Poor trustee recruitment practice 'threatens effectiveness of charities'

A report from the charity Getting on Board says most charities recruit trustees by word of mouth, and almost half do not even advertise board vacancies on their own websites

Trustees: crisis in recruitment, says charity
Trustees: crisis in recruitment, says charity

Poor practice in trustee recruitment is creating a crisis that is seriously threatening the effectiveness of UK charities, according to a new report.

The Looming Crisis in Charity Trustee Recruitment, published today by Getting on Board, a charity that helps people to become charity trustees, says the vast majority of charities recruit most of their trustees through word of mouth and almost half do not even advertise board vacancies on their own websites.

The report, which is based on an online survey of 100 trustees, chairs or senior charity managers carried out in autumn last year, plus a round-table discussion with 15 sector experts in January, says almost three-quarters of charities said they found trustee recruitment difficult.

Despite this, only 15 per cent of charities said they advertised their trustee vacancies in the media and only 54 per cent said they advertised such positions on their own websites, researchers found.

The report says 59 per cent of charities said their boards were not representative of the communities they served, and only 14 per cent said their charities were very well equipped to meet their strategic needs over the next three years.

"Using existing networks to source new board members can be damaging as it means boards hire in their own image and it’s harder to challenge constructively when close associates, friends or even family members are fellow trustees," the report says.

"The benefits of diverse perspectives and experience are well known, and yet 45 per cent of charities reported that they are not doing anything to improve the diversity of their board."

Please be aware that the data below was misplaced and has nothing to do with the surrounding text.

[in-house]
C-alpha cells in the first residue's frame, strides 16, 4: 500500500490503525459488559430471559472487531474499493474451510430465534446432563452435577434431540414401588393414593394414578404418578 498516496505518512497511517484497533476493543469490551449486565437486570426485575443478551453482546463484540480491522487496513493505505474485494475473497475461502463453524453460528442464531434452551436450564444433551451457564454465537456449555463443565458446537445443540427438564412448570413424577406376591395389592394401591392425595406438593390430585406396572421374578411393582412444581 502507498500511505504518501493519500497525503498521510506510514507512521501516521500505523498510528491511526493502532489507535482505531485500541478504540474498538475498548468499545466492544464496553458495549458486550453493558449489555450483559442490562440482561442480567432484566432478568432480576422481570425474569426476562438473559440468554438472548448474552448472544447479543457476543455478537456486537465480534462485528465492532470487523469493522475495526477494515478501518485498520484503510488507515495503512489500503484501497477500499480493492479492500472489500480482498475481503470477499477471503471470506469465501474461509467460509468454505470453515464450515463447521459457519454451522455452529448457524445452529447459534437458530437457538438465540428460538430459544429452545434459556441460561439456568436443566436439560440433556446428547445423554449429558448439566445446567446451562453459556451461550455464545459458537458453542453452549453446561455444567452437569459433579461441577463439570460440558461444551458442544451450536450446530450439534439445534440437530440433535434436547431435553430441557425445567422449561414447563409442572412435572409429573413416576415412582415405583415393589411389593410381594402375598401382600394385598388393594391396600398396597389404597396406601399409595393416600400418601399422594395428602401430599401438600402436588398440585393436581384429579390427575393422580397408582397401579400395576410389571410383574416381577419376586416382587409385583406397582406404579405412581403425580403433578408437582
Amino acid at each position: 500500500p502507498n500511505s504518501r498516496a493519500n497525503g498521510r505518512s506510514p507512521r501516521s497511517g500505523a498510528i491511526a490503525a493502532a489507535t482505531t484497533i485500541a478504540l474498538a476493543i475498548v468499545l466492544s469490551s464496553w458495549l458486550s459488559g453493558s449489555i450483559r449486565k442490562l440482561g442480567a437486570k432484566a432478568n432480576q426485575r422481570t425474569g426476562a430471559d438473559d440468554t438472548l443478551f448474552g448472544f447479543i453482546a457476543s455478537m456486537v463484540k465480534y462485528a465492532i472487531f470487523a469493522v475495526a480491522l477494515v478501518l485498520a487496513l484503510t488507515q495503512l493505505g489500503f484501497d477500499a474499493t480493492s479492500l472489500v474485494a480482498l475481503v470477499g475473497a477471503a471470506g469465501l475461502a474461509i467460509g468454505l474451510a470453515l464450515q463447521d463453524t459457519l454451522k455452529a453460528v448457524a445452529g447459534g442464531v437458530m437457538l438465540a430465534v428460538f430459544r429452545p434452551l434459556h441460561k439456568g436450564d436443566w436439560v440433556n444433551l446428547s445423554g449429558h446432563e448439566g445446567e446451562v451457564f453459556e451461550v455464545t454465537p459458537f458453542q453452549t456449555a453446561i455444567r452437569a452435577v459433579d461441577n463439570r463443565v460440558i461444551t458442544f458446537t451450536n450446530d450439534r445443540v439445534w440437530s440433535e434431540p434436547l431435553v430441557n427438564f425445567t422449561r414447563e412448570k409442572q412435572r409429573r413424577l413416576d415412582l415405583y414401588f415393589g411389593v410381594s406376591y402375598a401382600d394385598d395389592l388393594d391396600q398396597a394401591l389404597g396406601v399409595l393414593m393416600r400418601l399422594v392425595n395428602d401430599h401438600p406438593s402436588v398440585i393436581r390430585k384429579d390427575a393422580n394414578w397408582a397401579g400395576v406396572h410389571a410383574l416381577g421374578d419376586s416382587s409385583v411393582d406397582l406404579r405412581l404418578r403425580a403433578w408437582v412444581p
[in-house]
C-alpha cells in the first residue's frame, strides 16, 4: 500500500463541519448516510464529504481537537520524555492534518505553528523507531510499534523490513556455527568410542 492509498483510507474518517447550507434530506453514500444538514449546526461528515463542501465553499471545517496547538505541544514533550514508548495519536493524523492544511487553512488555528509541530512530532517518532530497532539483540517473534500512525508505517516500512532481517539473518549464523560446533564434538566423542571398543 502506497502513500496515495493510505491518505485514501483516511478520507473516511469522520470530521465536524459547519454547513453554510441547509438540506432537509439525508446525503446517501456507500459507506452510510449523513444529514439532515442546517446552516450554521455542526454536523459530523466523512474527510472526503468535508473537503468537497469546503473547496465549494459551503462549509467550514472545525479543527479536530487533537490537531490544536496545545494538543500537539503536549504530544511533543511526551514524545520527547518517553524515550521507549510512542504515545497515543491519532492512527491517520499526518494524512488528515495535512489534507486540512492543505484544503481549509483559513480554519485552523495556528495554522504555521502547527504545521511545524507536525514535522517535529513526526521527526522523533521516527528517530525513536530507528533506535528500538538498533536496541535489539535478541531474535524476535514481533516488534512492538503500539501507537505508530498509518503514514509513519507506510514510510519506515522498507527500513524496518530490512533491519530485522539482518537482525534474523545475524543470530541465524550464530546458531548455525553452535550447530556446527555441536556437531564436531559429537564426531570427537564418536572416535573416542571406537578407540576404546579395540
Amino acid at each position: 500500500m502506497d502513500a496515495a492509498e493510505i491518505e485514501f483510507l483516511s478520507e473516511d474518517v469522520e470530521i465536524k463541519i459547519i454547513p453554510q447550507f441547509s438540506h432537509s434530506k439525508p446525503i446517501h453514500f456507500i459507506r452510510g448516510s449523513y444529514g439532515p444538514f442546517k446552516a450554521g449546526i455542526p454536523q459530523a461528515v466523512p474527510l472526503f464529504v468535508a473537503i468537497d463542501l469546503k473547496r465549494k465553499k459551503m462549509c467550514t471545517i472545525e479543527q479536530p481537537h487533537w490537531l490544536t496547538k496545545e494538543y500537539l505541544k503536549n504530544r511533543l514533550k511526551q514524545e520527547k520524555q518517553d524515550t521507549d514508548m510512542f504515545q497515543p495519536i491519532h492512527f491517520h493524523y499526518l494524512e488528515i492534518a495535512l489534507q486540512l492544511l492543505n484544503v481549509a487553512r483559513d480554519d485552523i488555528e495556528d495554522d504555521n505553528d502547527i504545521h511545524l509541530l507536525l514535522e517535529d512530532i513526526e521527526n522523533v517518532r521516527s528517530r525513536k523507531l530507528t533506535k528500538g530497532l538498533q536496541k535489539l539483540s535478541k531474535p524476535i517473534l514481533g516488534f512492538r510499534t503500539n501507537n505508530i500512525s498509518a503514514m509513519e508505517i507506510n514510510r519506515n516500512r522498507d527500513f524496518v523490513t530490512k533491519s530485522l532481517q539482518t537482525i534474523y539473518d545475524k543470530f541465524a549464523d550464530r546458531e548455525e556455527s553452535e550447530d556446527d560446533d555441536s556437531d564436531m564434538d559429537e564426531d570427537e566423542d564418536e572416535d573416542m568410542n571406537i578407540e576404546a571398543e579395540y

It calls on charities to introduce greater professionalism in their trustee recruitment to tackle the problem.

"A concerted and collaborative effort is needed to improve dysfunctional trustee recruitment practices," it says.

"There can be no doubt that greater professionalism of trustee recruitment would lead to the recruitment of more and diverse trustees. This problem has been identified for some time, and several codes of good practice touch on the issue.

"However, our research seems to show that the situation has not greatly improved. There is now an urgent need to identify new ways of professionalising trustee recruitment."

The report calls on the sector to increase awareness of the role of trustees, develop "pathways to trusteeship" that would help people gain experience of charity leadership and governance before progressing to become trustees, and commit to a strategy to achieve greater diversity on charity boards.

It also calls on the government to ensure that charity regulators require charities to include in their annual reports details of their trustee recruitment practices and board diversity.

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